So, I finally did it: I got rid of all of my social media accounts. Facebook, Twitter, Instagram, Snapchat, WhatsApp and (soon) LinkedIn. I deleted my Gmail account, my Outlook account and have moved all of my e-mail to a hosted solution where I own the domain name and rent server space. It feels strange.
The first few days I had definite FOMO – especially as it was over the Christmas period and there were likely to be more posts than usual from family and friends. In order to ‘stay strong’, I reminded myself why I left them behind: they added no value to my life. Every time I went onto Facebook or scrolled Instagram I always came away with a sense that I had just wasted time. Even when I used the platforms to connect with people, it felt like a cheapened version of the real thing.
I have always had a love/hate relationship with social media. From the very beginning, I would find it a strange and often scary place. About once a year I lost my temper and deleted everything only to come back a few months later, like a jilted boyfriend to ask my mean girlfriend for one more chance, proclaiming that I now realised the issue was me and not her. If only I would learn to use social media correctly then I would find that it added all kinds of value to my life. There are, after all, many people who proclaim the wonderful, life-enhancing qualities of being ‘connected’; and yet, when I really dig in to it, I don’t really like any of those people and none of them are persons with whom I would want to ‘connect’. That has to mean something.
I’m not saying that social media in and of itself is a bad thing. I am saying that it isn’t a good thing for me – with my personality and way of relating to the world. I like to talk to people. I like to hear their voices. I like to hug them and leave them with no doubt that they are loved. I do not enjoy ‘liking’ their pictures or reading a message that was intended to be thrown out into the world and not written with me in mind. Compare this to a text message from a friend letting you know that they were thinking about you, or a beer shared together, or a call just to catch up.
I am ‘woke’ to the argument that my ability to forgo social media is an act of privilege. I do not rely on social media platforms to ensure my voice is heard, to give me a platform in an otherwise platform-less society or to amplify my message. In my day-to-day life I have a voice, a platform and have the privilege to be able to speak and be listened to. My one worry in stepping away from social media is that I will cut myself off from voices that I need to hear, that will challenge and refine my thinking. That’s why I signed up to Medium. I know there are issues with Medium – there are issues with everything (and I am aware that it could be regarded as a form of ‘social media’), but, that being accepted, reading longer form pieces from writers I would otherwise never hear from seems to me to be a good way of ensuring that I am not cutting myself off from a vital source of learning. Most of what I read on there I disagree with, that has to be a good thing. I also read newspapers, but the issue there is one of privilege again. Journalists are, almost exclusively, white and middle-class. While they may write about other groups, they do so from their own vantage point which is too much like my own to be of any use to be.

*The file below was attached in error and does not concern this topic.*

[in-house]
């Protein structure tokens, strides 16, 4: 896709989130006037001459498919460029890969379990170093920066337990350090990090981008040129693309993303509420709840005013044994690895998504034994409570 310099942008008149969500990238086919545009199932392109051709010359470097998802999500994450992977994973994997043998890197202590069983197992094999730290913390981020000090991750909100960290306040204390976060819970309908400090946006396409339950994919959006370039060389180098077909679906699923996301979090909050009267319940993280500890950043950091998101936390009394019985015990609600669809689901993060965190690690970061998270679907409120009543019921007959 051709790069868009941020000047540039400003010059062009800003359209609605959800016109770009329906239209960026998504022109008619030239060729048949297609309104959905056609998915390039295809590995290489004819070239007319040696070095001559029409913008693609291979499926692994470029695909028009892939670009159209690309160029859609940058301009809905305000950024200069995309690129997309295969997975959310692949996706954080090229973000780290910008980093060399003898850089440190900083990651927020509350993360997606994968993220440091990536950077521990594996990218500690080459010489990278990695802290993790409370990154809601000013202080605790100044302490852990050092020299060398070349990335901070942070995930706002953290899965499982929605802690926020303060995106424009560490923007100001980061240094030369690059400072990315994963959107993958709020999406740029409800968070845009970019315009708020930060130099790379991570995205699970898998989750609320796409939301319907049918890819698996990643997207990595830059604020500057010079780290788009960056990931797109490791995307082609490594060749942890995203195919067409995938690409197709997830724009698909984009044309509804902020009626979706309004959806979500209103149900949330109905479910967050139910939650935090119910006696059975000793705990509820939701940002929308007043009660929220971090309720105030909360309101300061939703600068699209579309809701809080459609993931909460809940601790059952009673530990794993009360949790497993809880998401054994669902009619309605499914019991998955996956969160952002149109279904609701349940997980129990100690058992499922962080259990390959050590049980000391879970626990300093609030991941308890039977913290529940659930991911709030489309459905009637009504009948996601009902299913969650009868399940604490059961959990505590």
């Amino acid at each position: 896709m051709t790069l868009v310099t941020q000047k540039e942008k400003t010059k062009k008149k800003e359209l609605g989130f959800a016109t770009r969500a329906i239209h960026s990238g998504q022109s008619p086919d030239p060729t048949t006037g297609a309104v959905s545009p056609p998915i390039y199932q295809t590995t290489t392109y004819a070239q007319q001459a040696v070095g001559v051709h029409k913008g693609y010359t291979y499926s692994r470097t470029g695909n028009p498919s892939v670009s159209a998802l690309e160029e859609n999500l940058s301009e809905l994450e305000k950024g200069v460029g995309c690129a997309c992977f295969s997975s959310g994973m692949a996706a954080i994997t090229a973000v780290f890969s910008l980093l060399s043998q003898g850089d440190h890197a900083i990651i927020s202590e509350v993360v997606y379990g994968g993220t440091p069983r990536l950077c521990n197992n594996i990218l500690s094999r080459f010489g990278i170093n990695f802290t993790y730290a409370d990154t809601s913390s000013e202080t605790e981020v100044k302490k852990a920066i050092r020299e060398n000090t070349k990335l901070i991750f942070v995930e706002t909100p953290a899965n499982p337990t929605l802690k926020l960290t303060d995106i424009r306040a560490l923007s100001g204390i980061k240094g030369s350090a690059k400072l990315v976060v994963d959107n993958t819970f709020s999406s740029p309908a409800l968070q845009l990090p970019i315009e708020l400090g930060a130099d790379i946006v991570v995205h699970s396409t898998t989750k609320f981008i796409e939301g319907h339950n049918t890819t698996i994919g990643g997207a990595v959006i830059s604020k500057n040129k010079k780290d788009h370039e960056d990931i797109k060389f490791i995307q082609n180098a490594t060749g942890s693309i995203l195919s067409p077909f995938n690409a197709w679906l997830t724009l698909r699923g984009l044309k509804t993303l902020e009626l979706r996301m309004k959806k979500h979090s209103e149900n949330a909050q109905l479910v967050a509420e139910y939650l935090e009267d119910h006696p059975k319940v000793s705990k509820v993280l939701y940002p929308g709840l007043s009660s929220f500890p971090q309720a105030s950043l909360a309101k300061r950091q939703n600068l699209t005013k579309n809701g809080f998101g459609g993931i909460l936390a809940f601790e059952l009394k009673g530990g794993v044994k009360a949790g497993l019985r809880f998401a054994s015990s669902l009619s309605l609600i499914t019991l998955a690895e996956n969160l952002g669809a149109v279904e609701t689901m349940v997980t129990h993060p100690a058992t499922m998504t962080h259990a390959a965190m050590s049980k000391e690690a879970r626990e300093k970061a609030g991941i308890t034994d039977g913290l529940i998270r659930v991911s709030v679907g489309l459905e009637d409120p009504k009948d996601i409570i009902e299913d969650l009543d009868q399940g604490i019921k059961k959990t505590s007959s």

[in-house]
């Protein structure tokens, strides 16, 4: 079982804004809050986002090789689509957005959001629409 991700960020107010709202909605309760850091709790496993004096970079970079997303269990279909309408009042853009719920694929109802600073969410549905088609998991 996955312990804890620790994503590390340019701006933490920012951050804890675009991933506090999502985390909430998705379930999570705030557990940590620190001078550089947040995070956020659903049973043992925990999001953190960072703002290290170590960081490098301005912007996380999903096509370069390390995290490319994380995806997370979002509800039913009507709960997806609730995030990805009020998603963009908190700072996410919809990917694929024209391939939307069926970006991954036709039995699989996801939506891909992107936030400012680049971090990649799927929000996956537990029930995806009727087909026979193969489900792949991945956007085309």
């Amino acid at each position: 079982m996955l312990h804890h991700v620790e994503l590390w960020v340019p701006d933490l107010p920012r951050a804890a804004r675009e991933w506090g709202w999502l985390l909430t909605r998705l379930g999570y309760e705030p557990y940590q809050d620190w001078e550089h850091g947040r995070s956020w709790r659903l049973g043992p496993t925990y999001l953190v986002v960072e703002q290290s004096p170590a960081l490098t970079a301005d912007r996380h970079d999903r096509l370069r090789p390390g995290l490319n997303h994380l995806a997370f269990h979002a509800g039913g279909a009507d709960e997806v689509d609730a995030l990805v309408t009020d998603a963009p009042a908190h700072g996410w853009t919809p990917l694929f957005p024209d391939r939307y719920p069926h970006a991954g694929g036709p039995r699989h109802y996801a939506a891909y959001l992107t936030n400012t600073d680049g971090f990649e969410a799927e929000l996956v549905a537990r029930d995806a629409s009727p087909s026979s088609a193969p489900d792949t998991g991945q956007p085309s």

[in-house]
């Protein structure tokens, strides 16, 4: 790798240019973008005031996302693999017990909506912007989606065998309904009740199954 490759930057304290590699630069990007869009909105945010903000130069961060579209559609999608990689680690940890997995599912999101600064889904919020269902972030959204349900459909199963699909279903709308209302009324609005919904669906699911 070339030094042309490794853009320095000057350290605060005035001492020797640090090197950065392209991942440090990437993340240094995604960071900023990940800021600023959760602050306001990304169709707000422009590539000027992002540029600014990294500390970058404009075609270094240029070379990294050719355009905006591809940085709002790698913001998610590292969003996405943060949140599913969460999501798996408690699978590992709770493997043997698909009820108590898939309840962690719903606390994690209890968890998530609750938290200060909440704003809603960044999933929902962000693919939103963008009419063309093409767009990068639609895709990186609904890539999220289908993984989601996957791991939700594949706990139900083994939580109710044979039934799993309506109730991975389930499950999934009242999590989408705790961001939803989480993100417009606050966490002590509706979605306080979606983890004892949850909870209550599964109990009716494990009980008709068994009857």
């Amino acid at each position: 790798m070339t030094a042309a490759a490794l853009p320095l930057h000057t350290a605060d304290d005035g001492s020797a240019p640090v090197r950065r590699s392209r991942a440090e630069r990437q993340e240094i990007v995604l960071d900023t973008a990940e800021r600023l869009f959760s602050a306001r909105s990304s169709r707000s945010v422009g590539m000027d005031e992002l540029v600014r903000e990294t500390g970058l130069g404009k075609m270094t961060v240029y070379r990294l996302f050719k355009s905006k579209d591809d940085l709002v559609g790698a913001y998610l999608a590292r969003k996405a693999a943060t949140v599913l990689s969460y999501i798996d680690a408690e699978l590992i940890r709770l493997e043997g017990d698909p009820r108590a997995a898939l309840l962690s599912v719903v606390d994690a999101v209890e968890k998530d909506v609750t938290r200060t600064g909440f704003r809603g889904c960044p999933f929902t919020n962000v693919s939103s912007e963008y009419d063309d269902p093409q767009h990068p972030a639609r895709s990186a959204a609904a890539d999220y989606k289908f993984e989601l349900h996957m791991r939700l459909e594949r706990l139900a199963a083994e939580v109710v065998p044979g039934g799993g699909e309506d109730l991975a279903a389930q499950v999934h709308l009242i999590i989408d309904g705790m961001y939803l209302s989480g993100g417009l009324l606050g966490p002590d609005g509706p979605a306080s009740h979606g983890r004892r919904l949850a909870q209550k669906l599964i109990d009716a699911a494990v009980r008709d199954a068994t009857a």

So, here I am, in social-media-less world writing a blog post. There is something pathetically hipster about the whole process; something deliberately and affectedly counter-cultural. Alas, it is what it is. Sitting here and putting my thoughts down in a longer form does two things: it helps me to clarify what I am thinking, and; it (hopefully) is pleasurable for you to receive. Writing in longer form is something I have always enjoyed; it gives one the change to exchange and build on ideas in a way that is different to other forms of communication. Note I didn’t say superior, just different.